And what is it like to be a librarian in the Faroes? There are about 30 people working in libraries, not all at a professional level. (When I asked Erhard if they all knew each other, he replied “Of course!”) But one cannot study to be a Faroese librarian – the nearest library school is in Denmark. Individuals will usually do their degree either in Denmark or by distance study through a Danish university, then return to the Faroes to build their understanding of Faroese cultural, literary and administrative history. Anyone working in a Faroese library would have to be fluent in Faroese, Danish and English – but then, almost every Faroese person has that as a minimum.

I was struck by the extent to which the Library has to balance the big picture priorities that are taken care of by national and state libraries that we’re familiar with – things like ensuring equity of access, struggling to make government publications available – with the more immediate concerns of almost every library. Erhard is full of ideas – he’d like to change the layout of the library to allow for flexible study spaces for students; they are exploring the concept of “lending a librarian” to researchers to review their work; they would like to expand information literacy training for the whole population. But the fact is that they are a small library, and they have to make difficult decisions about priorities. Erhard was honest when he told me that libraries in the Faroes, including the National Library, were not heavily used by clients, but tended to direct most of their resources to preservation, collection, and technical services. In a time when customer service is king in many Australian libraries, I found it interesting to see an environment where preservation was considered more important. After all, if they don’t preserve the cultural history of this tiny region, who will?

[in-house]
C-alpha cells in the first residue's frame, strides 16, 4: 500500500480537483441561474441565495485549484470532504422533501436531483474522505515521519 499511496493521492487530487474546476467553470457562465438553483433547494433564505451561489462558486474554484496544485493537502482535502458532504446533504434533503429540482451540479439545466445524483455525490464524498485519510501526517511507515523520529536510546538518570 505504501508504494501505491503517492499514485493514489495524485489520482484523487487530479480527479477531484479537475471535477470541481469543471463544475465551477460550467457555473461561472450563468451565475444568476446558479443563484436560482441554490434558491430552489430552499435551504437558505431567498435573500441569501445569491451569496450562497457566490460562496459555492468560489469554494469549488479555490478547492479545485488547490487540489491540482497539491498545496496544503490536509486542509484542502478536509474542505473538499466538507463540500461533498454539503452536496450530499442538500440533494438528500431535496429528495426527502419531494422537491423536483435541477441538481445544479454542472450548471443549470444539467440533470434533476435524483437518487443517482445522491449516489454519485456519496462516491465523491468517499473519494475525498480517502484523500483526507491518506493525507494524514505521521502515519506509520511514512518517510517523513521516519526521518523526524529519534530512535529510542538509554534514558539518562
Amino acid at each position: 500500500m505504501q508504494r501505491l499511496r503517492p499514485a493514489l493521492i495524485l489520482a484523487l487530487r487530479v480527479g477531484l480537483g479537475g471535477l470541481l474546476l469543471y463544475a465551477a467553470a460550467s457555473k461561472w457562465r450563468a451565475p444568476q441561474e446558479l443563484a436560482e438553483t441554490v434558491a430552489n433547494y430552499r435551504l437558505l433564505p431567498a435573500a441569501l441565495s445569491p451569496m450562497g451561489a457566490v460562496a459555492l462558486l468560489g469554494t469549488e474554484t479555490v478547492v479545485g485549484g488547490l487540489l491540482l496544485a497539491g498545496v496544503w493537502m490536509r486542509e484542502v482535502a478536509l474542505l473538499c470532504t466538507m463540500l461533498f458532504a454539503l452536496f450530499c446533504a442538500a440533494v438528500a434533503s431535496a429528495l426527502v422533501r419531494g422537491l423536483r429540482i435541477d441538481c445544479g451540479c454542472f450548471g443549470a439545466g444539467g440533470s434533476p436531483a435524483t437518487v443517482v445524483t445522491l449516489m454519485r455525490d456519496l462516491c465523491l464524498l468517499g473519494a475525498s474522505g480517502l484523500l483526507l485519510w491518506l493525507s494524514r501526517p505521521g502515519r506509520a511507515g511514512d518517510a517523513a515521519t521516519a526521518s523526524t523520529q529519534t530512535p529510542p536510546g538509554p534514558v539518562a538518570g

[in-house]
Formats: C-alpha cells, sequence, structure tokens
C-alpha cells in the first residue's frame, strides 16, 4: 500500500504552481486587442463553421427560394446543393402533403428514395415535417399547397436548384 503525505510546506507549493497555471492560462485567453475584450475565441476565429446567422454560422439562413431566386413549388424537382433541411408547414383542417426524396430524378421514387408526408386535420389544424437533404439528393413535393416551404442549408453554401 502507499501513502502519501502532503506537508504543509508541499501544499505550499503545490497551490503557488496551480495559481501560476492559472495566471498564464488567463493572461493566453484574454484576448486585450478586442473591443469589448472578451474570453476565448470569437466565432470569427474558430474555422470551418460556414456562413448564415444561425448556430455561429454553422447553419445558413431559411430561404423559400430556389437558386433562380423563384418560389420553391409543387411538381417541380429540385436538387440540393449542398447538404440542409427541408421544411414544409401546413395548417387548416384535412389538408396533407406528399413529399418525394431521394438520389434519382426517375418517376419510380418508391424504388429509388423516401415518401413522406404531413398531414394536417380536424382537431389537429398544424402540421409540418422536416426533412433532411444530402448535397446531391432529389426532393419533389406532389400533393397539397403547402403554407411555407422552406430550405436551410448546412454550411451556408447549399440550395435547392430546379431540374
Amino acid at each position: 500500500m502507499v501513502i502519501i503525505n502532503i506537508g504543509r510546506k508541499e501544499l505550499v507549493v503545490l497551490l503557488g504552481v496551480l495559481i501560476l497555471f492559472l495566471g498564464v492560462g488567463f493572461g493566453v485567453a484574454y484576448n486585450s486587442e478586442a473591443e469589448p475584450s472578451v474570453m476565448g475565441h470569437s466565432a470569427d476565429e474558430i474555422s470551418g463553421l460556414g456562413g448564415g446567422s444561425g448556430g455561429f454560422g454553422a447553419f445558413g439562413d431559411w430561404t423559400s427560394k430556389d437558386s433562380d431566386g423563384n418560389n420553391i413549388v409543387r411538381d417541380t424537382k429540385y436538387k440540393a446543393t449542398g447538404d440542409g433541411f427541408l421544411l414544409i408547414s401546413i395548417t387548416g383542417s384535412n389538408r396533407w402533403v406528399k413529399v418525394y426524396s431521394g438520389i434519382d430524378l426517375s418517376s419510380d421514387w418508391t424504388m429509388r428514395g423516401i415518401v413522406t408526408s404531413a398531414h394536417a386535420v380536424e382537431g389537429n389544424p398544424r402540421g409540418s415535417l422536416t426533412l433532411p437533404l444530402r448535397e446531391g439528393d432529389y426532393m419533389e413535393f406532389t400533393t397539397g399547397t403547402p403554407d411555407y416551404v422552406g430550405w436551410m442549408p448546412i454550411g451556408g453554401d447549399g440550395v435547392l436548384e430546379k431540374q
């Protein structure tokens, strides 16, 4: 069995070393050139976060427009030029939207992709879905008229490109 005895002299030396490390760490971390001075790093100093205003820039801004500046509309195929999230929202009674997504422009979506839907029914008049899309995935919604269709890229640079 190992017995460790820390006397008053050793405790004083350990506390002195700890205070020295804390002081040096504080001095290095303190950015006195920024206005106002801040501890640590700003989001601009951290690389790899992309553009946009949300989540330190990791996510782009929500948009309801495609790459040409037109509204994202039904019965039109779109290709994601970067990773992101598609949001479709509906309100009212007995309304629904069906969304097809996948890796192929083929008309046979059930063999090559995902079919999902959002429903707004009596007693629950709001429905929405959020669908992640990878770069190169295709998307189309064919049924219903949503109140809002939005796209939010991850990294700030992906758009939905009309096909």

Like me, I’m sure you’ve read this and found a lot familiarity in the circumstances of the Faroese National Library. And you’re right – this is a first world country that, while still struggling with issues like resource allocation and cultural preservation, doesn’t have to worry about other basic things denied in some libraries around the world: a safe place to work, basic human rights, etc. But we don’t have to compare ourselves to the far extreme to place our work in context, and I found it comforting seeing the sense of responsibility Erhard felt for the collection and promotion of Faroese cultural resources. I hope that they are able to undertake the digitisation projects that they are dreaming of, as I’d love to see these resources more widely available.

If you’d like me to tempt you to visit this part of the world, just have a look at the stunning scenery here. Erhard and the other staff at the National Library were very gracious with their time and allowing me to take the attached photos – Erhard asked me to send him a link to this blog, and I’m sure he’ll be eager to read any comments you’d like to post.

Alyson Dalby is  the NSW State Manager for ALIA. 

Saturday 25 June 2011

a conferencing we shall go

What do you look for in a conference?

In the course of the average year, there are plenty of conferences and professional gatherings to choose from in our industry. They range in size from a tweetup of half a dozen or so, through to major conferences like VALA, Information Online and LIANZA. Not to mention major international conferences such as IFLA and ALA. Models too, vary depending on the event: the standard model has mostly been to run a conference over 2-3 days with a series of speakers in lecture mode, i.e. out the front with an audience seated in rows.